Been trying to avoid the news, but it's hard to not see the effects of the tragedy in Charleston. I live in a racist, violent country - ruled by guns. If rooms full of dead children and adults will not make us take a hard look at it, nothing will. The nation is not capable of real change, other than security theater.
So I unplugged yesterday while my wife and her sister went out to do sisterly things and wandered around Glasgow for the day. Took the train into an unknown part of town to me and visited the park where Third Lanark used to play.
An interesting, ghostly experience that was only missing morning mist on the pitch. Since I was there, I strolled past Hampden Park and had no idea it was in such a residential neighborhood, not unlike Wrigley Field.
Managed to get on the right trains at the right time and got back to Central Station intact. I keep getting turned around when in downtown Glasgow, my compass does not work, but once I find the Clyde River I can figure things out. Found an old chip/breakfast shop and smiled my way through a language barrier to get some food.
These people had some very, very thick Glaswegian accents but we were all nice to each other. They asked where I was from and so on. The chips were not good, the fish cooked ok, the tea was excellent as was the patter. Heard some outstanding cursing, great breakfast conversation to overhear.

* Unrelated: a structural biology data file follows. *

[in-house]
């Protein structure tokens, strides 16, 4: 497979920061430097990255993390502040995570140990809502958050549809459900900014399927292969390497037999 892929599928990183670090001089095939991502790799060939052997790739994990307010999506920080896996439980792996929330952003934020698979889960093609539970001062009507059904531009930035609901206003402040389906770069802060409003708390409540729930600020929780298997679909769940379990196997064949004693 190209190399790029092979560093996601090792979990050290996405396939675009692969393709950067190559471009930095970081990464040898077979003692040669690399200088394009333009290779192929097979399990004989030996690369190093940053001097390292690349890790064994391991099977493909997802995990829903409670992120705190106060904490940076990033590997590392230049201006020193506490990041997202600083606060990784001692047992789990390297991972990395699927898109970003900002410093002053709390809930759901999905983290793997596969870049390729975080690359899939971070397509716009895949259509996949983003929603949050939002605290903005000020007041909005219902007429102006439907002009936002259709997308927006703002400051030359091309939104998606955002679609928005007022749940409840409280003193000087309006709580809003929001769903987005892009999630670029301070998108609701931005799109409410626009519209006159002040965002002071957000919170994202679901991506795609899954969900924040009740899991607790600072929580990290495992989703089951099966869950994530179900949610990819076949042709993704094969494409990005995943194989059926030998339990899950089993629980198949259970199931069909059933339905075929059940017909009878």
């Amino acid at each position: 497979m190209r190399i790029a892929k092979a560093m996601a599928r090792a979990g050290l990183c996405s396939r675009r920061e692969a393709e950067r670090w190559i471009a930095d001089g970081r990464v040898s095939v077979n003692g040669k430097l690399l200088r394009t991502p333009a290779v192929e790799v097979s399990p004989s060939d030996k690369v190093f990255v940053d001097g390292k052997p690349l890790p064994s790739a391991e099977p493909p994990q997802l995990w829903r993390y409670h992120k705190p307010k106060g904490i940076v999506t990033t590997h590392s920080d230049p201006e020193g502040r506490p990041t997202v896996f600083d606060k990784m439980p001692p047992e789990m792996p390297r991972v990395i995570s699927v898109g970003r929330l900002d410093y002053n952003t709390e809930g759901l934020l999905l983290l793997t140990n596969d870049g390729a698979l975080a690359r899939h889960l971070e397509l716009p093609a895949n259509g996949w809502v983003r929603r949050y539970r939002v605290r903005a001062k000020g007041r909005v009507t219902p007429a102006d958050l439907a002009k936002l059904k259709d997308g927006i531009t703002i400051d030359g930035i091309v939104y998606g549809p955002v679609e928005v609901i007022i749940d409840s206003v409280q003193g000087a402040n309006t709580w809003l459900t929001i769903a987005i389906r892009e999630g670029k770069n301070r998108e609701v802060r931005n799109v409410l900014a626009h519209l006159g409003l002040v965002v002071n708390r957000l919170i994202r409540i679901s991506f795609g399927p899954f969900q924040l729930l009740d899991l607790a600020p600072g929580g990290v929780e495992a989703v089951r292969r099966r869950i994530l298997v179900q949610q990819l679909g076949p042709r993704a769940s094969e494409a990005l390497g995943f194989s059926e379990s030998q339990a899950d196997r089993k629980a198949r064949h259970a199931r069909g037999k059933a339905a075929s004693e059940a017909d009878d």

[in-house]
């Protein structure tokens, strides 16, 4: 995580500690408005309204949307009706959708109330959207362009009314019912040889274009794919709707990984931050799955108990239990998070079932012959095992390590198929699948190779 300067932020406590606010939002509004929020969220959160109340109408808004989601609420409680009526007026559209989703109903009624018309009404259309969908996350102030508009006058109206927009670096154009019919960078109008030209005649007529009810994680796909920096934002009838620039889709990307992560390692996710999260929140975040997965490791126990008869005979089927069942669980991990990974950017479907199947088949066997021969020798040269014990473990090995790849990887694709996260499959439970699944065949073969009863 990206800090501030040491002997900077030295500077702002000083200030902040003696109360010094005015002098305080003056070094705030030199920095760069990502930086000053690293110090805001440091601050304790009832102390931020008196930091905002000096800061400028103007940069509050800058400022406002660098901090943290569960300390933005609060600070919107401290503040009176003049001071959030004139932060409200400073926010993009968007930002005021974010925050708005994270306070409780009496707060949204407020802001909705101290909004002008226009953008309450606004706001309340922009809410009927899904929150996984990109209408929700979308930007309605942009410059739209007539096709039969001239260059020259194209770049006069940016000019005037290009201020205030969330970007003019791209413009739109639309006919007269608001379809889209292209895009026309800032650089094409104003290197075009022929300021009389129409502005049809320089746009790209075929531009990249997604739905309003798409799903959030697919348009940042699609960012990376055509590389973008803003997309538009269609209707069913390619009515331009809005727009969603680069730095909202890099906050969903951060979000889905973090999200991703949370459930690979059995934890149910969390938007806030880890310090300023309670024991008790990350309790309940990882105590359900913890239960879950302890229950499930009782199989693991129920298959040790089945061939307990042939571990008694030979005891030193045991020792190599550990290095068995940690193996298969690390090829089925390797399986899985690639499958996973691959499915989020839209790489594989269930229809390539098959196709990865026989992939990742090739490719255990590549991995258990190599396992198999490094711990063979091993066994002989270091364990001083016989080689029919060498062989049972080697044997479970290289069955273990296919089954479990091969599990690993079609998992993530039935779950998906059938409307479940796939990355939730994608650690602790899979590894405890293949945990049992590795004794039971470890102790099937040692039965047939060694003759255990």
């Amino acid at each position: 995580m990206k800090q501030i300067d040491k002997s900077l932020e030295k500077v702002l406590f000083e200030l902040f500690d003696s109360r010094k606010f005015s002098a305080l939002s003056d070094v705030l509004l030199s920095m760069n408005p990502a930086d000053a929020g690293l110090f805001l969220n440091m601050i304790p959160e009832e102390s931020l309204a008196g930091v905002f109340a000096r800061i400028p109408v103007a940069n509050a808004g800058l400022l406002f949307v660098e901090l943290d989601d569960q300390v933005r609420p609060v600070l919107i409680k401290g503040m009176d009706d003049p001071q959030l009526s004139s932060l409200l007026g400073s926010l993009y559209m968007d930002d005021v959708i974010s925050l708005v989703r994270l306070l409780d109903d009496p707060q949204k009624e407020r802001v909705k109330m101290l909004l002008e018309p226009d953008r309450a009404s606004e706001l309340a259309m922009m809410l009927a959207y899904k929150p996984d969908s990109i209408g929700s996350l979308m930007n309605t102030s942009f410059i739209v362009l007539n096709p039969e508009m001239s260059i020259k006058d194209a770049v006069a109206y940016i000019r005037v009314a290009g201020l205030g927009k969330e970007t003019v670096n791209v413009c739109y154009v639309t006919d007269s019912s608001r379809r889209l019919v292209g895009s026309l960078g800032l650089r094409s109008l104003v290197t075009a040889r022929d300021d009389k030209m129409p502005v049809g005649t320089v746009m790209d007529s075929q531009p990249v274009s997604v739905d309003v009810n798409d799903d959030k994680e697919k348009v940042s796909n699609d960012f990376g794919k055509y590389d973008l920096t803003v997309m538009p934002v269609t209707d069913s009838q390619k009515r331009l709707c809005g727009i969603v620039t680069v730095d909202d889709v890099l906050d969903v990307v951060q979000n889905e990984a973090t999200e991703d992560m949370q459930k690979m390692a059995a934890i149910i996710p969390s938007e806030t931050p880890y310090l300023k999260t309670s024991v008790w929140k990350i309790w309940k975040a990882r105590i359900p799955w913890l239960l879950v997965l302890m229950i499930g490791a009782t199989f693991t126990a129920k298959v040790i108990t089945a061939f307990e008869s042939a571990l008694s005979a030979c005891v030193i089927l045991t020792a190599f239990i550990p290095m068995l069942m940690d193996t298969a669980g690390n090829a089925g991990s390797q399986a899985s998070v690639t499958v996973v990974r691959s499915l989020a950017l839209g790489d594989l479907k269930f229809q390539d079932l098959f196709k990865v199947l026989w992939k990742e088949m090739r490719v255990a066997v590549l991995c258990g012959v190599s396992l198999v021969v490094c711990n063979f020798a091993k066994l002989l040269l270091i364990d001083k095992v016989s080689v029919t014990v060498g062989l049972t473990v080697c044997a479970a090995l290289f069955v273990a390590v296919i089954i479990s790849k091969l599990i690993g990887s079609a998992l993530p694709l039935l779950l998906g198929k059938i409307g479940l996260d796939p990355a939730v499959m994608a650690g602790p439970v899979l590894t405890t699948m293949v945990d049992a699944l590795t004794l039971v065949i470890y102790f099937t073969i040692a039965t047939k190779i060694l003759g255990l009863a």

Was lucky enough to remember to visit the Britannia Panoptican, one of the oldest Music Halls left in the world. It was a thrill to stand on the same stage where sixteen year old Stan Laurel made his theatrical debut, in 1906. The hall is being slowly restored and Judith Bowers is doing amazing work in stewarding the process, mostly on her own.
By then I was ready for a proper drink and headed to the Horseshoe since I missed it on my last visit.
After that it was time to once again hit the Pot Still. Fell in love with this place my last visit and that love only increased. Got into a fine conversation with a gentleman from Northern Ireland, had some good advice from Frank the proprietor and the whiskey was excellent. If there is a better selection of whiskey anywhere in the world, I'd like to see it. After a few my wife and sister showed up at the pre-determined time to get me out of there while I could still walk, but not before I had a Mortlach that was distilled in 1984.
Quieter day today. All continues to be well here.